3) Have you filled out your entry form correctly and marked which categories you’re entering? Not filling out the category section would be okay if you’re sending only one entry and its category is noted on the entry itself, but in the case of multiple prose entries it can be important to have it in both places.

4) Have you double and triple checked that your name and/or address is NOT printed on your actual story or poem? This contest is blindly judged; meaning, the judges may not know the names or identities of the writers.  The ONLY place your name should appear is on your contest entry form.  (We assign each story a code corresponding with that author’s entry in our contest database, where the author’s name and their story are recorded. This way our judges have no idea who has written a given piece.)

5) If your entry requires a one-page synopsis (Book Length Prose, Middle Grade Children's Book) have you included it?  In order for the judges to be able to see the plan for your entire work, the synopsis must be included.

6) Have you double-checked to make sure you included all of your entries in your envelope? In the past, we’ve received a few envelopes that are a story or poem short of the intended amount. (In fact, we once received an envelope that only had an entry form and no submission at all.) We always contact entrants to make sure of their intentions. But the more careful you are in submitting the easier it is on me. Which brings us to…

7) Have you included accurate contact information for yourself? Every year people send entries in that require followup to correct an error or two, and every year many of those emails sent bounce back because they are incorrectly written on the form. (Sometimes, handwriting interpretation on our part may be at fault.) Please legibly print your contact info, especially your email address, and make sure it’s all correct.  Better yet, download and use the fill-in-the-blank contest entry forms we have available this year.

8) Have you addressed your envelope with the correct address of our contest coordinator?  The mailing address to send your entries to is different than in years past.  Be sure your form says 2018 and don't use a form from a previous year.

9) If you live in a state other than West Virginia, have you made certain your membership dues in WV Writers are paid in full?  Out-of-state members may absolutely enter the contest, but they do need to be current members.  You can check with WV Writers secretary at wvwriterssecretary@gmail.com.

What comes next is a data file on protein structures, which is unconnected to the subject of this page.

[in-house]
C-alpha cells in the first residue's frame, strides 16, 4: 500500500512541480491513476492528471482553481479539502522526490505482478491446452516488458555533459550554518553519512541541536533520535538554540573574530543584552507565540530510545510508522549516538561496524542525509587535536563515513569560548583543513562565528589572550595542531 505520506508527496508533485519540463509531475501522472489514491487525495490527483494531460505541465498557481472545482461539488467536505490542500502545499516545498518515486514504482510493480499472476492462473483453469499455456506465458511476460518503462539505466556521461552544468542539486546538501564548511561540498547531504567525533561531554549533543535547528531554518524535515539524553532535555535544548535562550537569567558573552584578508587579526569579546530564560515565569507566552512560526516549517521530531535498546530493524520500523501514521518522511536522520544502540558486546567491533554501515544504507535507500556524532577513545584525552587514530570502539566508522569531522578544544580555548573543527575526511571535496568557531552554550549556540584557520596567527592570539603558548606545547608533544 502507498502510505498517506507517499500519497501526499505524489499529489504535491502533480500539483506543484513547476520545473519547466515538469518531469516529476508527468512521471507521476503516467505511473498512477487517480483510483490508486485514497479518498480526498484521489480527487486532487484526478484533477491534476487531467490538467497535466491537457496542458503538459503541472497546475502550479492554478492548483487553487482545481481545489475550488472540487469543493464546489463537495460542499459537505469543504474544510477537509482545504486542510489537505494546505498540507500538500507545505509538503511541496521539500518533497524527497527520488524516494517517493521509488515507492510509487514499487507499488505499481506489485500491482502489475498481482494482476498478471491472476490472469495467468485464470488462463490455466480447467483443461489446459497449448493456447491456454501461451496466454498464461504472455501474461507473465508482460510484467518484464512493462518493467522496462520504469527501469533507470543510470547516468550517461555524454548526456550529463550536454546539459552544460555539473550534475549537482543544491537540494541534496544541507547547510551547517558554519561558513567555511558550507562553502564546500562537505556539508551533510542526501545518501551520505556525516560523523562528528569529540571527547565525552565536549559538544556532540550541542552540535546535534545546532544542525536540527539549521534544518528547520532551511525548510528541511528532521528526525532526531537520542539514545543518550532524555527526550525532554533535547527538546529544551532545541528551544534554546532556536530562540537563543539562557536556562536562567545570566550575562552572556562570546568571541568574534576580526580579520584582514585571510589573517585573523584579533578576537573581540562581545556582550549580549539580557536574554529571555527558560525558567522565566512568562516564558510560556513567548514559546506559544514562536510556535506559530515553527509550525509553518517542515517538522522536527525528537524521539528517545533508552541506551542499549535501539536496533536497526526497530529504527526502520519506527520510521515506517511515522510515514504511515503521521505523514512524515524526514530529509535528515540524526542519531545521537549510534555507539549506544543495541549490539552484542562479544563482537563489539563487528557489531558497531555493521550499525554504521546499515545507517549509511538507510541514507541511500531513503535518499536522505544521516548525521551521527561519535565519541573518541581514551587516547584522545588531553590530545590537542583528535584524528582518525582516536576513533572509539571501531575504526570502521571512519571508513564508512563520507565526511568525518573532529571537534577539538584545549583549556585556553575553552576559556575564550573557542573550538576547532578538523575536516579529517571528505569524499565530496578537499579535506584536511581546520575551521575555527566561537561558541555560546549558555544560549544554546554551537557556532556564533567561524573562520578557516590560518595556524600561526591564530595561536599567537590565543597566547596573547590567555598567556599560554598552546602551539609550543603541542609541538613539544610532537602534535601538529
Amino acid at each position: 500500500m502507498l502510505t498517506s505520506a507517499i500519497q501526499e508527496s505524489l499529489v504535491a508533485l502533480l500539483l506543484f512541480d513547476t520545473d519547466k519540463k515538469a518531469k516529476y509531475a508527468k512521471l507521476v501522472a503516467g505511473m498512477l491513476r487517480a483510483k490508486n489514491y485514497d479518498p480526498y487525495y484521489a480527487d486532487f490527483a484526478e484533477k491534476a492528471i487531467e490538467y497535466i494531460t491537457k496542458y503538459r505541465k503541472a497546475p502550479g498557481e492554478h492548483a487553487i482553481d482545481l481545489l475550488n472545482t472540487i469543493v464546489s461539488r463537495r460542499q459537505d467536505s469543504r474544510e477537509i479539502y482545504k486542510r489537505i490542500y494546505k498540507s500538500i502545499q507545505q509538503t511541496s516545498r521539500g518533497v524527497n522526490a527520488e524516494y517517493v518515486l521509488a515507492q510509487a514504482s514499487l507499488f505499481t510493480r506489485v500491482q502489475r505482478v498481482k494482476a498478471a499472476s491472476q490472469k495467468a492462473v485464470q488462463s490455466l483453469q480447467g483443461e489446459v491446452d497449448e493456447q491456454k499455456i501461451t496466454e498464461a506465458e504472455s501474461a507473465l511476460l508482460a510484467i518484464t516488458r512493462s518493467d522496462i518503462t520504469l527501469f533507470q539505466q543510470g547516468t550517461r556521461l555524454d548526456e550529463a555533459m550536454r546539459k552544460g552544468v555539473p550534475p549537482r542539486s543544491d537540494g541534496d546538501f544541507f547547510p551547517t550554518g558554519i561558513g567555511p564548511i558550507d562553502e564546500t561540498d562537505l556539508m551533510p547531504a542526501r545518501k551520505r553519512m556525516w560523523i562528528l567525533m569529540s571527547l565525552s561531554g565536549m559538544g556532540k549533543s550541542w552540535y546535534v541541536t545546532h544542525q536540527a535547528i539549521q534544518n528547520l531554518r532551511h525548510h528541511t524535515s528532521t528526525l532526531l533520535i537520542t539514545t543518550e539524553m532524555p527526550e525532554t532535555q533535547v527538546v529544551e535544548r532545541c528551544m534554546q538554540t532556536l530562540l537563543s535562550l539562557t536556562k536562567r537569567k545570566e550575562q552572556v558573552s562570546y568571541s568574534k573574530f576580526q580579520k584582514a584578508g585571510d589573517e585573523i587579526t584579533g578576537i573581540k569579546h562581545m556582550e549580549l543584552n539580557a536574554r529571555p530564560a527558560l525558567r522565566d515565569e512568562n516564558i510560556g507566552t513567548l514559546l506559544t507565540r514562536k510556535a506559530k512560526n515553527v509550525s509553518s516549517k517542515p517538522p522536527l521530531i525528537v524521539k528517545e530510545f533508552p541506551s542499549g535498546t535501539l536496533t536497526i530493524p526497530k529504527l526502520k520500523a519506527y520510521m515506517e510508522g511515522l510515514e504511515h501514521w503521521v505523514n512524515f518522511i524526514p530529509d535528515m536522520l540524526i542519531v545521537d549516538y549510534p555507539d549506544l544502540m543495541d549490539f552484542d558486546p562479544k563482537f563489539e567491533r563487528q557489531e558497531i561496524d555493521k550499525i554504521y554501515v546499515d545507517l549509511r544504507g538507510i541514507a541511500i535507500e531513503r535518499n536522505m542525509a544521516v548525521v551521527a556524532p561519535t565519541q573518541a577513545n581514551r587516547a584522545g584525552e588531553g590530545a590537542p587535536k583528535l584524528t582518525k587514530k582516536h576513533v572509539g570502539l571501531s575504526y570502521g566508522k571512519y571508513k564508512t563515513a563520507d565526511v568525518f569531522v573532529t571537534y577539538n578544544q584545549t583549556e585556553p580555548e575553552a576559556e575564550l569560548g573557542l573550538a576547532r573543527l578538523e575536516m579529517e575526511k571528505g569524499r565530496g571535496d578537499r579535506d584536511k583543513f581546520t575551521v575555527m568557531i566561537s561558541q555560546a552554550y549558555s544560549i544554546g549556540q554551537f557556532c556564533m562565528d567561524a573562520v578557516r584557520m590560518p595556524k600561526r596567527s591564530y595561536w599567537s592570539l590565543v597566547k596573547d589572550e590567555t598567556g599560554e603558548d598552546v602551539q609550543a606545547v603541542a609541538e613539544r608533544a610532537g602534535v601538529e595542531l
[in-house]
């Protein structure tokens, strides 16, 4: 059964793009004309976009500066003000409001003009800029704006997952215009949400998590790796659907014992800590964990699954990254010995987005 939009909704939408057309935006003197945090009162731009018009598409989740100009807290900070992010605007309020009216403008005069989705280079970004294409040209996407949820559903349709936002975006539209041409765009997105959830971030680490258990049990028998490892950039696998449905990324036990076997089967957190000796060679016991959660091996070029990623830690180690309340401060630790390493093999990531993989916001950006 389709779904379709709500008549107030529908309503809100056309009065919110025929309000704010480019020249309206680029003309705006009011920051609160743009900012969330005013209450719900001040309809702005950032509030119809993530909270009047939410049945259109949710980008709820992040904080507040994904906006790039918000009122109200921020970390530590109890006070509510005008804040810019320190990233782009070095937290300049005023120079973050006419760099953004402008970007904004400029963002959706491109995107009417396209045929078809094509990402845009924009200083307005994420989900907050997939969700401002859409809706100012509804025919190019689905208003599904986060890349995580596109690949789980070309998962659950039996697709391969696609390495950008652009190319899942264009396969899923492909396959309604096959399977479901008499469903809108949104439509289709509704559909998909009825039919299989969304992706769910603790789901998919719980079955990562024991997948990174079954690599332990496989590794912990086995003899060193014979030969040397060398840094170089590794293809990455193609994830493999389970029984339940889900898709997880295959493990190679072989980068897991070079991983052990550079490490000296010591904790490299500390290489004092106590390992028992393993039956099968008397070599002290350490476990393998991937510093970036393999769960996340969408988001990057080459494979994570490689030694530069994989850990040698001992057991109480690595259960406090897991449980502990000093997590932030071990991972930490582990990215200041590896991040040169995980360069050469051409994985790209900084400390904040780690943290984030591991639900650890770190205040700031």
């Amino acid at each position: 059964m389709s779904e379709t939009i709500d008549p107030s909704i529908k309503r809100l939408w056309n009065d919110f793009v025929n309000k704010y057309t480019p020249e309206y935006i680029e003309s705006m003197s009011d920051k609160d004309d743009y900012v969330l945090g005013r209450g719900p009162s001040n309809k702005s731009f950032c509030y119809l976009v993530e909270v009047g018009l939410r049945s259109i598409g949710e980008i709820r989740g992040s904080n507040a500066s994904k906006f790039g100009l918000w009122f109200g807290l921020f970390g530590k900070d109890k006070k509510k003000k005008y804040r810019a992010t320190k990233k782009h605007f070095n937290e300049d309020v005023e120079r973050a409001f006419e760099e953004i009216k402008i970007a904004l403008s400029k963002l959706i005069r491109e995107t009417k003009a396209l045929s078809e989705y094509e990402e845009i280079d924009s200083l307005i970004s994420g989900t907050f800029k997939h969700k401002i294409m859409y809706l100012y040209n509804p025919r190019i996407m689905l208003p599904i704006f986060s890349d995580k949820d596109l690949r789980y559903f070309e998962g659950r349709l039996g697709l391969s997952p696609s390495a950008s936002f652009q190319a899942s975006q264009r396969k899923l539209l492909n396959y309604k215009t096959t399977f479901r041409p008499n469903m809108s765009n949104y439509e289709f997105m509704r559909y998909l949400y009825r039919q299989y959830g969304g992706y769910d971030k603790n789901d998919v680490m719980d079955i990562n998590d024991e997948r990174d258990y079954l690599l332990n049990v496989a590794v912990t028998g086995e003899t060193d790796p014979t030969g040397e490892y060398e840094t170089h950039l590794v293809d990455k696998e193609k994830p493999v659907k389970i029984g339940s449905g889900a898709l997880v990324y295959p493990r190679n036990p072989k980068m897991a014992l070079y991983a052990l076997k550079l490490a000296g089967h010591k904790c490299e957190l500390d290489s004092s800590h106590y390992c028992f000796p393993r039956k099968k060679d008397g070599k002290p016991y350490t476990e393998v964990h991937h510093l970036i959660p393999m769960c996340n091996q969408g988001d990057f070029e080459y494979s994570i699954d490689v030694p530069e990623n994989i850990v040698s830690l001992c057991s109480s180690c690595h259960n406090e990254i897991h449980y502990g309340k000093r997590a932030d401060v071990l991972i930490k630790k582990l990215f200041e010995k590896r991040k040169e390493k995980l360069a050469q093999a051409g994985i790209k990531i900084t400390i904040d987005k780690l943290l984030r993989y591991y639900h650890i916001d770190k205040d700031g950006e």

Dos and Don'ts.

  • DO staple your individual entries if they have multiple pages. (You can also paperclip them, but I'm just going to remove the paperclip and staple them again for added stability in transit to the judges.)
  • DON'T staple all of your entries together in one big stapled document. You may use a paperclip to hold multiple entries together, but stapling them all together does not help and may actually hurt. (I've received several stabbings while trying to remove such staples.)
  • DO write legibly on your entry form.
  • DON'T forget to include your zip code on the contest entry form. We don't know the zip code for every town in the state and having to find your envelope to double check the return address, or look it up online, slows down the process.

If you have questions feel free to send them to us at wvwcontest@gmail.com. Do know, though, that many of the answers to questions we have received about the contest are found at our Frequently Asked Questions list.

Contest Judge Rollout: Sarah Lowther Hensley (New Mountain Voices Middle School)

(WV Writers is rolling out the names and bios of our contest judges for 2018.  For the full collection of judge bios click THIS LINK or read the 2018 JUDGES LIST.)

Sarah Lowther Hensley is a writer living in Fairmont, WV. Ms. Hensley’s experience includes more than a decade as a public broadcasting journalist in the U.S. and Europe; a stint working in higher education administration--focusing on public relations, marketing, communications, and community relations; and working as a technical writer for a federal government contractor. As a volunteer, she has provided web and social media support to several non-profits. Ms. Hensley also writes a personal blog, is a voracious reader, and enjoys staying informed. She holds a B.A. in International Studies from West Virginia Wesleyan College, M.A. in German from Middlebury College, and is a 1998 graduate of Leadership West Virginia.